How old photos of South Tyneside are making the world of difference in a care home

A South Tyneside historian is sharing his old photos with care homes – because they are such great therapy.

Sunday, 1st August 2021, 3:56 pm

Norman Dunn’s atmospheric reflections on Hebburn are being offered to homes as a way of getting residents to reflect and enjoy the past.

Laminated pictures are going on show in displays. They are also available in books and the project is already proving to be a winner. The Windsor Care Home has taken up Norman’s offer and is seeing the benefits.

The 35 residents, aged from their 70s to 94, browse through the photos during reminiscence sessions. Activities co-ordinator Margaret Hallway said: “They love going through them.

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Norman Dunn's archive collection is proving to be a success in a Hebburn care home.

"We have sessions once a week and they will say ‘I remember this’. It can sometimes go back to the war, or perhaps shops and factories, and you sometimes get someone who says ‘I worked there’.

Margaret said some of the Windsor residents ‘have dementia and they may not remember now, but they remember the past and this is stimulating for them.”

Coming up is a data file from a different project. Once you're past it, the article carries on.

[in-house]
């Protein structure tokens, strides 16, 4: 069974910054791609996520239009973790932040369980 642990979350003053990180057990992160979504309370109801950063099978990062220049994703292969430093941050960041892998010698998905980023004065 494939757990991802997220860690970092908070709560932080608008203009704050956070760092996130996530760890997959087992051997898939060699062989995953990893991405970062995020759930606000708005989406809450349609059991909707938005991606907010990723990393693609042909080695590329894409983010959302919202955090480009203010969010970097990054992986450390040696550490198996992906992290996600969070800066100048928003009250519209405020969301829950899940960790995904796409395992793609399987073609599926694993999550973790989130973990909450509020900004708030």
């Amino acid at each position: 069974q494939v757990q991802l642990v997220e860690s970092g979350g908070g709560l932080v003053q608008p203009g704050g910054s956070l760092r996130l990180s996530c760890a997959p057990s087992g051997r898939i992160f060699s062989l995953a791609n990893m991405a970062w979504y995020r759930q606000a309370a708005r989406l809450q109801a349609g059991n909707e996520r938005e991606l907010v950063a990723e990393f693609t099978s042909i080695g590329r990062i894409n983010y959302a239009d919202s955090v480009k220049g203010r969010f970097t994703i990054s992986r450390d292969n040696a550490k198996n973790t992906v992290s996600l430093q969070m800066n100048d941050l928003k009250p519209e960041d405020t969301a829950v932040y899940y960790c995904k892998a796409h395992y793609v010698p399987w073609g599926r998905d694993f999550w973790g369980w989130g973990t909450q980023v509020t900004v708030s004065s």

Norman is no stranger to the Gazette and his fascinating works are hugely successful.

A 1960s image shared by Norman Dunn.

Also, last year, he shared 12 images taken in 1968 ‘just as Jarrow Grammar School was about to be re-classified as Springfield Comprehensive’, said Norman.

More recently, Norman has produced four books filled with photographic history of the area.

Hebburn-born Norman has created pictorial memories – each filled with 300 photos - for everyone from expats to younger people who want to find out more about the area’s past.

Patrick's shop on Waggonway Road.

Norman already has an online Forum message board called Hebburn and our Neighbours which is ‘a great way for anyone to learn about our local history, ask questions and get answers from me or my knowledgeable regulars’,” he said.

His latest project with care homes is a passion that Norman is loving.

He said: “It is a free service for the homes, because I think it is important the residents see the photos and not all older folk can afford a book.

The Reyrolle family in 1915 in Aln Street, Hebburn.

“Even dementia patients can enjoy my collection as their long term memory is still there. I know that from experience .

“My Mother was in a Care Home in 2008 and I visited her every day. I heard about a man upstairs who used to constantly walk up and down the corridor, sometimes day and night in the dementia part upstairs

"I told my mam I was going to visit him and she said ‘Norman, he doesn’t know what he did five minutes ago so you’re wasting your time’.

That didn’t put me off so I visited him. He could remember names that I’d nearly forgotten.”

Norman added: “Now I have started this I will do the same for other interested nursing homes.”

The Windsor Care Home has copies of Norman’s books available to buy for £15.

North Lodge and coachman's house in 1907.

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